When a DUI defendant wasn’t clearly driving at the time of his or her traffic stop, judges in Pennsylvania examine the “totality of the circumstances” to determine whether the defendant was operating or in actual physical control of a vehicle. Even minor differences in scenarios can warrant different outcomes, so it is important to work with an experienced Philadelphia DUI lawyer to make sure you assert an effective defense.

Imbibing Such That You are Rendered Incapable or Your BAC is 0.08% or Above

If you were driving, operating, or in actual physical control of your vehicle, then the next question is whether you were “under the influence” as defined by Pennsylvania law. Under Section 3802(a), prosecutors can either prove that you were under the influence by presenting evidence of your incapability or by presenting evidence of your BAC.

Rendered Incapable of Safely Driving, Operating, or Being in Actual Physical Control

If your consumption of alcohol rendered you incapable of safely driving, operating, or being in actual physical control of a vehicle, then you can be found guilty of DUI regardless of your blood alcohol concentration. Thus, you can face a DUI conviction in Pennsylvania even if you refused a breath test, your BAC reading was below 0.08%, or your BAC reading is unreliable.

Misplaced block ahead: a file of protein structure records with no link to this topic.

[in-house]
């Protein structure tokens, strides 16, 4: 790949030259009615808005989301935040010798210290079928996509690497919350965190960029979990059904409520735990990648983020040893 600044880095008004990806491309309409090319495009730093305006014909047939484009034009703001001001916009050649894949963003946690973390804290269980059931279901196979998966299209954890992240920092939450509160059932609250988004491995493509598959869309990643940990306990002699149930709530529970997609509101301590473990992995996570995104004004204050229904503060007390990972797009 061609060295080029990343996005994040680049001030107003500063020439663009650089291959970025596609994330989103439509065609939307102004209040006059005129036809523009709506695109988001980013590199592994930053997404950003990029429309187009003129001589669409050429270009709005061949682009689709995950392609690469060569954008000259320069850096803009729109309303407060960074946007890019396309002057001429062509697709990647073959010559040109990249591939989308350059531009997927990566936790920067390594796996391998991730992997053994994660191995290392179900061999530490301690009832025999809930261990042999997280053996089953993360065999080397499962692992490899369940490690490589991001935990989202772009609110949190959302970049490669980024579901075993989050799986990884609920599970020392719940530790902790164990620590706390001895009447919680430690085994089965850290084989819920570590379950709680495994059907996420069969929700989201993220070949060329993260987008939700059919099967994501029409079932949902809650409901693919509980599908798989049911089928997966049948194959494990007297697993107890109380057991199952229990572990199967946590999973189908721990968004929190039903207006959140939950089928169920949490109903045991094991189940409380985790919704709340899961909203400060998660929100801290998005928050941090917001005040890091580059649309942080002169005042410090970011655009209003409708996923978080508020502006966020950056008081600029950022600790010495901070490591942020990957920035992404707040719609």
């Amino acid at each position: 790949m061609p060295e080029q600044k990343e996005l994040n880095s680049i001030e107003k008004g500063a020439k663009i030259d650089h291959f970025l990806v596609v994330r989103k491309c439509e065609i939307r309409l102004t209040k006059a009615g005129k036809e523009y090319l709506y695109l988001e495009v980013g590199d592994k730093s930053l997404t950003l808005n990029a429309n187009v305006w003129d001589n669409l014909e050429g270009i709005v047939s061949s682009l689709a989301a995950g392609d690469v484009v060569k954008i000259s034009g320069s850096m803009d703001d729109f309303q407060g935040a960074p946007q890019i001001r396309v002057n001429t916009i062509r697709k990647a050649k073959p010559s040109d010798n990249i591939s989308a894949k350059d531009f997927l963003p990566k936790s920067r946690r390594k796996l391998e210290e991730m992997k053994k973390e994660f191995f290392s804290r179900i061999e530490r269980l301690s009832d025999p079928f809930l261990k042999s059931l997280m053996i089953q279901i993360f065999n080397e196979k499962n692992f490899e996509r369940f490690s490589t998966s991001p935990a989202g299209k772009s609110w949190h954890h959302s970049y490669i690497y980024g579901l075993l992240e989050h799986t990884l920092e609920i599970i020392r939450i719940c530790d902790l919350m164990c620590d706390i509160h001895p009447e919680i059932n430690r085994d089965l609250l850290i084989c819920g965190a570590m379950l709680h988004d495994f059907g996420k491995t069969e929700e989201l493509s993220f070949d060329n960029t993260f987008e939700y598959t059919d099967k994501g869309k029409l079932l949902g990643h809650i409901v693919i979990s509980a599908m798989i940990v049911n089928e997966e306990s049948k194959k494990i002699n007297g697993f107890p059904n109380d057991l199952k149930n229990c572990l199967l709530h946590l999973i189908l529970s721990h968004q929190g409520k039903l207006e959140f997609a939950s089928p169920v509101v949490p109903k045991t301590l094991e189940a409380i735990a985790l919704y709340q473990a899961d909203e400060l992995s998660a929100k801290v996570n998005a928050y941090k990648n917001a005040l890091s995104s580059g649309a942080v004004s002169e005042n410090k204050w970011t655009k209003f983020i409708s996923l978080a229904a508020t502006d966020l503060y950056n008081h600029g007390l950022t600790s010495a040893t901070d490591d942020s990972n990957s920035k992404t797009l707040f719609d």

Aside from BAC, there are several ways that prosecutors can seek to prove that a driver (or passenger) was under the influence. Some examples of evidence prosecutors may seek to introduce in court include:

  • Dash camera or body-worn camera (BWC) footage
  • The arresting officer’s testimony regarding the movement of your vehicle
  • The arresting officer’s testimony regarding your appearance
  • The arresting officer’s testimony regarding your performance on the field sobriety tests
  • Any statements you made to the arresting officer

Your BAC is 0.08% or Above Within Two Hours

Conversely, even if there is no evidence whatsoever that you were actually impaired, you can face a DUI conviction in Pennsylvania if your BAC was 0.08% or above. This is known as a “per se” DUI, which means that you are guilty simply as a result of having a BAC over the legal limit.

As Section 3802(a) states, the police have up to two hours to test your BAC. If your BAC was between 0.08% and 0.10%, you can be charged with “general impairment” and face the associated penalties. If your BAC was between 0.10% and 0.159%, you can face enhanced penalties for a “High BAC” DUI; and, if your BAC was 0.16% or above, you can face even greater penalties for a “Highest BAC” DUI.

Schedule a Free Consultation with Philadelphia DUI Lawyer Brian Fishman

While there are a variety of ways that prosecutors can prove a DUI charge in Pennsylvania, there are also several defenses to DUI charges under Pennsylvania law. To find out what defenses you may be able to assert in your case, call 267-758-2228 or request a free consultation with Philadelphia DUI lawyer Brian Fishman today.